An excellent, spellbinding reading of a complex, dark classic. David Timson and Janet McTeer give brilliant performances, he telling Mr. Lockwood's part of the tragic tale, and she Ellen Dean's. Their voice characterizations of the other characters are perfectly done, both actors shifting easily from the King's English to authentic Yorkshire dialect. (McTeer's clear rendering of Joseph's nearly unintelligible dialect is particularly laudable.) Highly recommended.
David Timson never fails to deliver, whatever he narrates, but his genius and versatility are best displayed in Dickens's novels, with their great variety of unique and eccentric characters. Timson seems to know these people as intimately as Dickens did, and in Timson's voice, they come vividly to life, each with his or her own highly individual vocal tics. At the same time, Timson has a keen sense of what the narrator is really saying, and how it should be said, from the slyly sarcastic to the genuinely poignant.
While Dombey and Son is considered by some as being among the "lesser" of Dickens's novels (due, perhaps, to the premature death of an important character and the necessity of contriving a plot thereafter), it is nonetheless filled with the rich characterizations, astute humor, and just plain beautiful writing that earn him a place among the greatest of English novelists.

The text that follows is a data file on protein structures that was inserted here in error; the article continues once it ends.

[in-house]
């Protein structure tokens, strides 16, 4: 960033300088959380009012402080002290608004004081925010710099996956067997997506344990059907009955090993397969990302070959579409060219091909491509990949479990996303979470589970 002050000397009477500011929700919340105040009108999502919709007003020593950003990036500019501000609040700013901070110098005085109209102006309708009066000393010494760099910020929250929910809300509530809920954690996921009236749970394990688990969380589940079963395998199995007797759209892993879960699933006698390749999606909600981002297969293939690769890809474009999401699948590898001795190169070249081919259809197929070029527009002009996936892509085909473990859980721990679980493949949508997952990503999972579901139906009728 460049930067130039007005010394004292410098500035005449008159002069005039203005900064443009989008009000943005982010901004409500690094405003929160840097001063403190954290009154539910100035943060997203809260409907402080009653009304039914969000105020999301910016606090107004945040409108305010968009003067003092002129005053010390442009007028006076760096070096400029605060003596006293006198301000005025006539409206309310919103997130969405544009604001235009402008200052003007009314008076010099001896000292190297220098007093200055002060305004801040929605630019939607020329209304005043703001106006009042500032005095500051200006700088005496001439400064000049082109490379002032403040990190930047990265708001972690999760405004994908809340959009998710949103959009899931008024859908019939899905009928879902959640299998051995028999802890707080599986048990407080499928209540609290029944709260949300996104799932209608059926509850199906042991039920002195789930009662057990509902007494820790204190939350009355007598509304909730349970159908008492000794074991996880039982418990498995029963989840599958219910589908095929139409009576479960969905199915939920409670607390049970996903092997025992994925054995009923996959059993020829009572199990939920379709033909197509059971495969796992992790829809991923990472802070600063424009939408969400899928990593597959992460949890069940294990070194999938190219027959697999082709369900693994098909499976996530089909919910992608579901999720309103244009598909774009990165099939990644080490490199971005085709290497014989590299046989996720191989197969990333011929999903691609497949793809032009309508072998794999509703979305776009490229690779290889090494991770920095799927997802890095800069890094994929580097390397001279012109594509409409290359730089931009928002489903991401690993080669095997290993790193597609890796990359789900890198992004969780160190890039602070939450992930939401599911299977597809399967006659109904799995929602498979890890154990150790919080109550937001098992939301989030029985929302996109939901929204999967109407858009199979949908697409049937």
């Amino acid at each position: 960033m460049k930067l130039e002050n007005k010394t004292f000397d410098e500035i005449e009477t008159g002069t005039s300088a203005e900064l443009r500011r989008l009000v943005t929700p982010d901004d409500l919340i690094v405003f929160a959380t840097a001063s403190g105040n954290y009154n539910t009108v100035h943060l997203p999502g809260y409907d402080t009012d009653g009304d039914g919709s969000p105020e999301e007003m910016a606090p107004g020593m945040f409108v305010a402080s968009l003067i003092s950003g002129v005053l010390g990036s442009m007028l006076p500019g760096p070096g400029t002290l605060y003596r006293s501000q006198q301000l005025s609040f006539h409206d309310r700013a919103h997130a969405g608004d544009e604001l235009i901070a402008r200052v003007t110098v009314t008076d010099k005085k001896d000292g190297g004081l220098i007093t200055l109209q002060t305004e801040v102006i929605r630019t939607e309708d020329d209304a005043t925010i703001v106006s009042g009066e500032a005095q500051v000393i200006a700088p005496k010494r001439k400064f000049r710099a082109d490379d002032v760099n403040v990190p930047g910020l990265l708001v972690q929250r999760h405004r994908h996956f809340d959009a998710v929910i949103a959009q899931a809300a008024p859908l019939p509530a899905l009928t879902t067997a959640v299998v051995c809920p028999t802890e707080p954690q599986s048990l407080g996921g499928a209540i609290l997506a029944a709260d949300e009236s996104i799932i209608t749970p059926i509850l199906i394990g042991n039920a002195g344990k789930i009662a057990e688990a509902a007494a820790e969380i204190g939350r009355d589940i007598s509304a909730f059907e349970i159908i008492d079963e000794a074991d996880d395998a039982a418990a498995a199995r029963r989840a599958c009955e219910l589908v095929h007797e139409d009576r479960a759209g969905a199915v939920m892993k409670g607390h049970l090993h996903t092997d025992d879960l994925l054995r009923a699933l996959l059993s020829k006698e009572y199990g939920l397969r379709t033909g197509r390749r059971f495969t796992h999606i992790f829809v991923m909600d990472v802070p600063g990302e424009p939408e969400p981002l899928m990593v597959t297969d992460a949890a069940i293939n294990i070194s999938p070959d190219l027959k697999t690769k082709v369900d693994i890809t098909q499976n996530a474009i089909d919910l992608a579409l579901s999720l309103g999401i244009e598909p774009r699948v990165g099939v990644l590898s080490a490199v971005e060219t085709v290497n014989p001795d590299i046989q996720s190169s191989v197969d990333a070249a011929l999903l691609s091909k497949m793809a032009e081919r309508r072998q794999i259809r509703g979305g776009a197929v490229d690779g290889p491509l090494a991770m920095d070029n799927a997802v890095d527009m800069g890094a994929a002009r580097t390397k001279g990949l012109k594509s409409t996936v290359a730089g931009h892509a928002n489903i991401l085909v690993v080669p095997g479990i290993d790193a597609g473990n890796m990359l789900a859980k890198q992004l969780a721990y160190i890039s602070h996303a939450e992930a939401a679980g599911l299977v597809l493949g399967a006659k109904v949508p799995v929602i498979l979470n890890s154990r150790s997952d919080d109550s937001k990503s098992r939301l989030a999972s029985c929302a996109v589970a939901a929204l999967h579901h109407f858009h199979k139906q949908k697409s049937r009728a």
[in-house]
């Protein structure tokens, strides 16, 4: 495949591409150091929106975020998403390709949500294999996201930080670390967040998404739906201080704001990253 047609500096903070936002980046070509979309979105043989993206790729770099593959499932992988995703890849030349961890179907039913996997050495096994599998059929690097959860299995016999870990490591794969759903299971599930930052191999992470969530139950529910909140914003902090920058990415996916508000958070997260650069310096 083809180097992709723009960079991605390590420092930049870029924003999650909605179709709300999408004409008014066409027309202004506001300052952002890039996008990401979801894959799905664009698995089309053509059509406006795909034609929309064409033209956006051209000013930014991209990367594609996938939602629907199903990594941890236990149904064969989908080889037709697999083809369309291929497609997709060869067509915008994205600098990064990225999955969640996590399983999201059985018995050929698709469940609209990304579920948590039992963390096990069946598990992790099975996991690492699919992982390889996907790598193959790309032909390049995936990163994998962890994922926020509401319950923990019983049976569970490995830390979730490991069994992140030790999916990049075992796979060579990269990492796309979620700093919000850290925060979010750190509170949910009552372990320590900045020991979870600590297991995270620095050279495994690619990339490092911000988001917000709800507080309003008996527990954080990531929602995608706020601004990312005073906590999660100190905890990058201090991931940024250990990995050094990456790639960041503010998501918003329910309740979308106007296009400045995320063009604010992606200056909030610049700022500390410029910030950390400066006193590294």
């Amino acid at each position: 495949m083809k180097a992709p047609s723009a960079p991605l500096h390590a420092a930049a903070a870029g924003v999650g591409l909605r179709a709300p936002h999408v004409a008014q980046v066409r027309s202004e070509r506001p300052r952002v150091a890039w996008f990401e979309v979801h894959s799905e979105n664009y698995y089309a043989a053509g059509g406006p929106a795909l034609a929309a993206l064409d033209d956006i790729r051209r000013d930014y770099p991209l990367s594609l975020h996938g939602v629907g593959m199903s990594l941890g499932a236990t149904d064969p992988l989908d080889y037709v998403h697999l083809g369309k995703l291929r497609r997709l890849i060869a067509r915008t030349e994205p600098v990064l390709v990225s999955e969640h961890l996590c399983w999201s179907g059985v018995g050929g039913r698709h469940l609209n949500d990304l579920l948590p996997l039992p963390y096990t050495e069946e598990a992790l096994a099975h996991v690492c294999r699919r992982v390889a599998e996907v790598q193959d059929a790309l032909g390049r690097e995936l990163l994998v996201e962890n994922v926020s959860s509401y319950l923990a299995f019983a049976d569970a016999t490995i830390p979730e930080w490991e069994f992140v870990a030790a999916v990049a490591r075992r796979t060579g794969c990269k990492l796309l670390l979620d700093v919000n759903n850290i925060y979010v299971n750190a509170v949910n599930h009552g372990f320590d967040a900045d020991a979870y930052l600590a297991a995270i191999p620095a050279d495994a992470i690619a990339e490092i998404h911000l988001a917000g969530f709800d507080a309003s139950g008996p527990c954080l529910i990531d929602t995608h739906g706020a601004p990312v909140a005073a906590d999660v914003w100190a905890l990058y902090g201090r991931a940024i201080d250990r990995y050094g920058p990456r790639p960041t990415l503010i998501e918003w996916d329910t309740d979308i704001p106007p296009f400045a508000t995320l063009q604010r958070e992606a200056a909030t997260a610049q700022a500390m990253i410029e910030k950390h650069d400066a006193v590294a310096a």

Dickens's spellbinding indictment of the 19th Century British legal system and its tragic impact on the people caught up in it is populated with some of his most vividly drawn characters. Hugh Dickson renders them all perfectly, the high and the low and the middle, from the cool Lady Dedlock to the pathetic Jo to the hilarious William Guppy. I found myself laughing out loud and weeping at scenes that never made me weep before. Highly recommended.
A brilliant reading of a lesser-known, but fascinating tale of love and greed in 19th Century England. Ms. O'Brien has a keen understanding of James's complex style and characters, whom she subtly and distinctly delineates in this excellent recording.
John Wood's compelling reading demonstrates a true and deep understanding of this, one of Henry James's greatest novels. His characterizations were perfect, particularly the difficult and at times enigmatic character of Isabel Archer. I hope Mr. Wood will do many more of James's works.
David Timson's narration of Dickens's last completed novel is a tour de force of brilliant characterization. He portrays every one of the many characters so vividly, that, after hearing his reading, you feel you know them. I laughed and wept and didn't want it to end.
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